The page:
Uniontown High School - Maroon and White Yearbook (Uniontown, PA)

 - Class of 1928

Page 1 of 264

 

Uniontown High School - Maroon and White Yearbook (Uniontown, PA) online yearbook collection, 1928 Edition, Cover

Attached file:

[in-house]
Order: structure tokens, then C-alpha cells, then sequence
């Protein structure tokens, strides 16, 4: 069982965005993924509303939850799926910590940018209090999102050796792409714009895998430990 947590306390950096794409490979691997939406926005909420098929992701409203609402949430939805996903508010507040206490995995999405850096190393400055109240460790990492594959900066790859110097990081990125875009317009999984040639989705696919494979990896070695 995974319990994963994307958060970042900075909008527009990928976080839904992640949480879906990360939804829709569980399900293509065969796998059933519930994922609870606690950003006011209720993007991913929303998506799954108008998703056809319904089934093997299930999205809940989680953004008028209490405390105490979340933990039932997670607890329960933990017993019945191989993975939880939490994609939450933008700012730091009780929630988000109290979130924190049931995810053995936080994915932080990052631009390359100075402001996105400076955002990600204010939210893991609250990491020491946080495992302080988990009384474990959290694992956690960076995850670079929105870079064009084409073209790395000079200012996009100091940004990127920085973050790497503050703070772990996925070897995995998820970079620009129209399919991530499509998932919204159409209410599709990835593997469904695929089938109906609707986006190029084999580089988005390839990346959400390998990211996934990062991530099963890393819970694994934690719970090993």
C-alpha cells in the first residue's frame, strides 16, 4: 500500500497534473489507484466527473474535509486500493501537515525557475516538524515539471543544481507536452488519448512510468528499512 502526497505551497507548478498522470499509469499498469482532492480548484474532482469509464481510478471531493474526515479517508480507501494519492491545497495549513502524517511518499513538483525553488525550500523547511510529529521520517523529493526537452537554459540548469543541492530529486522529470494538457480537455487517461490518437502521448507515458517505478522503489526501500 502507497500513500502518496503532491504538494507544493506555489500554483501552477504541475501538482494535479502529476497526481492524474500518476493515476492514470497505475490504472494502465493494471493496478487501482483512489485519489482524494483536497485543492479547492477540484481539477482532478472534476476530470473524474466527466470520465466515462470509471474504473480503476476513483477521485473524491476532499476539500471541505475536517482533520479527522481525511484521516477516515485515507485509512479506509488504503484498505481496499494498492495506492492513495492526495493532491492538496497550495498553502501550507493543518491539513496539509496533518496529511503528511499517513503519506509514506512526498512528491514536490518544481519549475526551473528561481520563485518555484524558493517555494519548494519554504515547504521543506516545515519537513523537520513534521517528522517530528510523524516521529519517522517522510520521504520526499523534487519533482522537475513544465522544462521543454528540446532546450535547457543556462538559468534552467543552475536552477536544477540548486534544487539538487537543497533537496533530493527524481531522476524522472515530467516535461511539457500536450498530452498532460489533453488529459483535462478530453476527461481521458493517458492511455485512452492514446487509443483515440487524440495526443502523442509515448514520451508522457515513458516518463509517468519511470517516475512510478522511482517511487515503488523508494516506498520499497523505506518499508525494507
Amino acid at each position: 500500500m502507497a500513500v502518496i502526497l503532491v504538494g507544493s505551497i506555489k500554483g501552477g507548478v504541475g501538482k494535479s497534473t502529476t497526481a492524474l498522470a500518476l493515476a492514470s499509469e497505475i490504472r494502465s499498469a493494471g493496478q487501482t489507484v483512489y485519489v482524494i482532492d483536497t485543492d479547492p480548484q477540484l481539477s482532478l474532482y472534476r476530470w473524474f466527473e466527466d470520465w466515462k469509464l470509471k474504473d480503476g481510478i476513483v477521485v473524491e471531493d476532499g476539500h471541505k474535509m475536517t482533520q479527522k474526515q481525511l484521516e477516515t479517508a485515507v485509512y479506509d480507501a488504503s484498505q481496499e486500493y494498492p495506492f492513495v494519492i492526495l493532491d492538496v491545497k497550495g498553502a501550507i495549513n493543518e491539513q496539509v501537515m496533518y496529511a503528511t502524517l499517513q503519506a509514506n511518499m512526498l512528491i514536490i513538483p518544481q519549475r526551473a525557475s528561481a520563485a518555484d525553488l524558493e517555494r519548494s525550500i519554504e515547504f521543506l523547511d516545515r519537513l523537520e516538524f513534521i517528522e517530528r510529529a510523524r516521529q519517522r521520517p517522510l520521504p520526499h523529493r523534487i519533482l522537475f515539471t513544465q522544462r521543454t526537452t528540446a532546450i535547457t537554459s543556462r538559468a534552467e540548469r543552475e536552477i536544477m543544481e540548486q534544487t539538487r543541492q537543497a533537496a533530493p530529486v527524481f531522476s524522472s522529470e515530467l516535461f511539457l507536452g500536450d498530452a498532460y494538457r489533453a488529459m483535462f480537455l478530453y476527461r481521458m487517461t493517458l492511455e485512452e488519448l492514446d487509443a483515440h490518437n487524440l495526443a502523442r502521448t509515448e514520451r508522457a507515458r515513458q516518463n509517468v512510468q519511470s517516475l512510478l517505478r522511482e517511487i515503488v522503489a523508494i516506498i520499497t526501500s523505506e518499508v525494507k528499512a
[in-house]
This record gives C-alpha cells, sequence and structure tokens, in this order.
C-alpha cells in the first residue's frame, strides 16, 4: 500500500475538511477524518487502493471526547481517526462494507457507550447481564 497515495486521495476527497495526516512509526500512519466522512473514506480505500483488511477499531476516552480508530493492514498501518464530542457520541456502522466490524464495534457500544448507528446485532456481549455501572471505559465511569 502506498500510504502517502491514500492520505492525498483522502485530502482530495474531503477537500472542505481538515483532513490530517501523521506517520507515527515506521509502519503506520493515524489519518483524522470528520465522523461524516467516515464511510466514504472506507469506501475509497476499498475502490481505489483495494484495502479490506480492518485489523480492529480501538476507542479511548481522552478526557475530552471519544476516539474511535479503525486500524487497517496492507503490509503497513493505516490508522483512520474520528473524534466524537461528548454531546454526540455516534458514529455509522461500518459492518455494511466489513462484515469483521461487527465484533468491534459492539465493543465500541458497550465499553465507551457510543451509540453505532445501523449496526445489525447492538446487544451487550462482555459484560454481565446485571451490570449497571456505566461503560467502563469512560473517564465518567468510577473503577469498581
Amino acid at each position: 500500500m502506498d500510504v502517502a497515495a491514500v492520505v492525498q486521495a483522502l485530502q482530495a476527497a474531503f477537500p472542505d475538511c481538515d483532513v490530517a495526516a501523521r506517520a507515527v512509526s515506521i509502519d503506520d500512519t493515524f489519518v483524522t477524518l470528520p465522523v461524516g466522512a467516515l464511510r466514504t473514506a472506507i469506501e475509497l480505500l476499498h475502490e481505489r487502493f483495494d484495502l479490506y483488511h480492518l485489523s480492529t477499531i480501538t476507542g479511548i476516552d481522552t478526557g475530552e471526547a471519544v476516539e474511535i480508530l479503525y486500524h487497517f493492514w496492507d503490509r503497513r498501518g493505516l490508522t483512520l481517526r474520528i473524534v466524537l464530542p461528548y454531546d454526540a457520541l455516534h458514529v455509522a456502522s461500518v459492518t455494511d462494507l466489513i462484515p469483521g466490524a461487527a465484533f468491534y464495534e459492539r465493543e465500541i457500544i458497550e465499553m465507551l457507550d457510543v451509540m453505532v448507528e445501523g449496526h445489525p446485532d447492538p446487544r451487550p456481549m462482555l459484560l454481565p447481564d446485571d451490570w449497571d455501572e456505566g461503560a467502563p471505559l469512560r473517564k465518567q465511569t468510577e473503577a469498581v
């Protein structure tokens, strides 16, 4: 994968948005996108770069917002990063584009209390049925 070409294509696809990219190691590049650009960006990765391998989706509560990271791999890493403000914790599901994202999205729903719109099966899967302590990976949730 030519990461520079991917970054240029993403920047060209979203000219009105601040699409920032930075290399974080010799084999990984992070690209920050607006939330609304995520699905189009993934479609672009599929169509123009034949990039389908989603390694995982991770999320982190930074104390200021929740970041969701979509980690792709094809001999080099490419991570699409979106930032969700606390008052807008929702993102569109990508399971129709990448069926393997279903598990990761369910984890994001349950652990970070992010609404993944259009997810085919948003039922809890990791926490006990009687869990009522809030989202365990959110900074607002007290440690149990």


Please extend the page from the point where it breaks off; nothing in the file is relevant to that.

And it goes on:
Cover



Page 6, 1928 Edition, Uniontown High School - Maroon and White Yearbook (Uniontown, PA) online yearbook collectionPage 7, 1928 Edition, Uniontown High School - Maroon and White Yearbook (Uniontown, PA) online yearbook collection
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Text from Pages 1 - 264 of the 1928 volume: